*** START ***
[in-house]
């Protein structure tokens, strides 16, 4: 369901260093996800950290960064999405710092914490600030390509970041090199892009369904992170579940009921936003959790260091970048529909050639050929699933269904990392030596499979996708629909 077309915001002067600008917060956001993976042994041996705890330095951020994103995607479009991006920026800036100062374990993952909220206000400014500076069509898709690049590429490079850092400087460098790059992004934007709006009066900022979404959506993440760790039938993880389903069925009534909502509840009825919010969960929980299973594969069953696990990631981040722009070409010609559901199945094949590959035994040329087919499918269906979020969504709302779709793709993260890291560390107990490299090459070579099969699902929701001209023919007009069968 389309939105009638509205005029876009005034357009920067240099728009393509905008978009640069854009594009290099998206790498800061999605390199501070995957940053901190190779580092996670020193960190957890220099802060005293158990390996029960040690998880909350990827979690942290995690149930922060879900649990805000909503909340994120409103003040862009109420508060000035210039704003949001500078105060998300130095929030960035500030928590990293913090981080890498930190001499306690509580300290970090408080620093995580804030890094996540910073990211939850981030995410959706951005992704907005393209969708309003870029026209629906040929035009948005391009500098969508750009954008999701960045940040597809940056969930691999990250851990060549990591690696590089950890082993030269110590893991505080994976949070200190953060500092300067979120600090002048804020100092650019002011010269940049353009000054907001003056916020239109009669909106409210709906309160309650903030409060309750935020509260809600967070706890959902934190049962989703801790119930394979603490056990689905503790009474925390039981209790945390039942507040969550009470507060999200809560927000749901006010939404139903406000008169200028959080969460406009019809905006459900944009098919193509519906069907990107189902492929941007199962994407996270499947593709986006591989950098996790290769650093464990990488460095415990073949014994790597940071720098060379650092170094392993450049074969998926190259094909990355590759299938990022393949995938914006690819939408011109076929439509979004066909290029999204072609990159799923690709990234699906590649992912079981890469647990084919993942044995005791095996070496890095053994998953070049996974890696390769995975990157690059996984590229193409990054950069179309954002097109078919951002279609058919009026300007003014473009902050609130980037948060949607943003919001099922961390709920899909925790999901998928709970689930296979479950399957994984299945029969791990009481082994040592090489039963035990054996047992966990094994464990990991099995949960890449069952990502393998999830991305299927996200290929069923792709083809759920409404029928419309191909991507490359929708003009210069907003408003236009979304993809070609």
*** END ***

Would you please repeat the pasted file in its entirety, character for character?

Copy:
[in-house]
């Protein structure tokens, strides 16, 4: 369901260093996800950290960064999405710092914490600030390509970041090199892009369904992170579940009921936003959790260091970048529909050639050929699933269904990392030596499979996708629909 077309915001002067600008917060956001993976042994041996705890330095951020994103995607479009991006920026800036100062374990993952909220206000400014500076069509898709690049590429490079850092400087460098790059992004934007709006009066900022979404959506993440760790039938993880389903069925009534909502509840009825919010969960929980299973594969069953696990990631981040722009070409010609559901199945094949590959035994040329087919499918269906979020969504709302779709793709993260890291560390107990490299090459070579099969699902929701001209023919007009069968 389309939105009638509205005029876009005034357009920067240099728009393509905008978009640069854009594009290099998206790498800061999605390199501070995957940053901190190779580092996670020193960190957890220099802060005293158990390996029960040690998880909350990827979690942290995690149930922060879900649990805000909503909340994120409103003040862009109420508060000035210039704003949001500078105060998300130095929030960035500030928590990293913090981080890498930190001499306690509580300290970090408080620093995580804030890094996540910073990211939850981030995410959706951005992704907005393209969708309003870029026209629906040929035009948005391009500098969508750009954008999701960045940040597809940056969930691999990250851990060549990591690696590089950890082993030269110590893991505080994976949070200190953060500092300067979120600090002048804020100092650019002011010269940049353009000054907001003056916020239109009669909106409210709906309160309650903030409060309750935020509260809600967070706890959902934190049962989703801790119930394979603490056990689905503790009474925390039981209790945390039942507040969550009470507060999200809560927000749901006010939404139903406000008169200028959080969460406009019809905006459900944009098919193509519906069907990107189902492929941007199962994407996270499947593709986006591989950098996790290769650093464990990488460095415990073949014994790597940071720098060379650092170094392993450049074969998926190259094909990355590759299938990022393949995938914006690819939408011109076929439509979004066909290029999204072609990159799923690709990234699906590649992912079981890469647990084919993942044995005791095996070496890095053994998953070049996974890696390769995975990157690059996984590229193409990054950069179309954002097109078919951002279609058919009026300007003014473009902050609130980037948060949607943003919001099922961390709920899909925790999901998928709970689930296979479950399957994984299945029969791990009481082994040592090489039963035990054996047992966990094994464990990991099995949960890449069952990502393998999830991305299927996200290929069923792709083809759920409404029928419309191909991507490359929708003009210069907003408003236009979304993809070609």